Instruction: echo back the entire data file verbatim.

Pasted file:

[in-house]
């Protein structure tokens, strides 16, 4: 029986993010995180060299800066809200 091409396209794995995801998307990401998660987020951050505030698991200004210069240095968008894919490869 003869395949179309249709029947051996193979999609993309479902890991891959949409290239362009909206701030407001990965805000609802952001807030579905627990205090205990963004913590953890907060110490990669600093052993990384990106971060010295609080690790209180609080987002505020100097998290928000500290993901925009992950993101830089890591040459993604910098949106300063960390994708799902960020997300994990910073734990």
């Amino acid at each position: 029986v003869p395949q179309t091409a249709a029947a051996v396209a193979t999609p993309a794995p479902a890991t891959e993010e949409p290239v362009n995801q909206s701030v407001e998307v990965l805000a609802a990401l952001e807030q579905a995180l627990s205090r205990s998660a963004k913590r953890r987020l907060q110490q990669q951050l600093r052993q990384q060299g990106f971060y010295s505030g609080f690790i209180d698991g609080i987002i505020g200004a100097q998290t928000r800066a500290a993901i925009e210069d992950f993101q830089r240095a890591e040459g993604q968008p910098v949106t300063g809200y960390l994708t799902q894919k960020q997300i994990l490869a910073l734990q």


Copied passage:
[in-house]
């Protein structure tokens, strides 16, 4: 029986993010995180060299800066809200 091409396209794995995801998307990401998660987020951050505030698991200004210069240095968008894919490869 003869395949179309249709029947051996193979999609993309479902890991891959949409290239362009909206701030407001990965805000609802952001807030579905627990205090205990963004913590953890907060110490990669600093052993990384990106971060010295609080690790209180609080987002505020100097998290928000500290993901925009992950993101830089890591040459993604910098949106300063960390994708799902960020997300994990910073734990």
């Amino acid at each position: 029986v003869p395949q179309t091409a249709a029947a051996v396209a193979t999609p993309a794995p479902a890991t891959e993010e949409p290239v362009n995801q909206s701030v407001e998307v990965l805000a609802a990401l952001e807030q579905a995180l627990s205090r205990s998660a963004k913590r953890r987020l907060q110490q990669q951050l600093r052993q990384q060299g990106f971060y010295s505030g609080f690790i209180d698991g609080i987002i505020g200004a100097q998290t928000r800066a500290a993901i925009e210069d992950f993101q830089r240095a890591e040459g993604q968008p910098v949106t300063g809200y960390l994708t799902q894919k960020q997300i994990l490869a910073l734990q």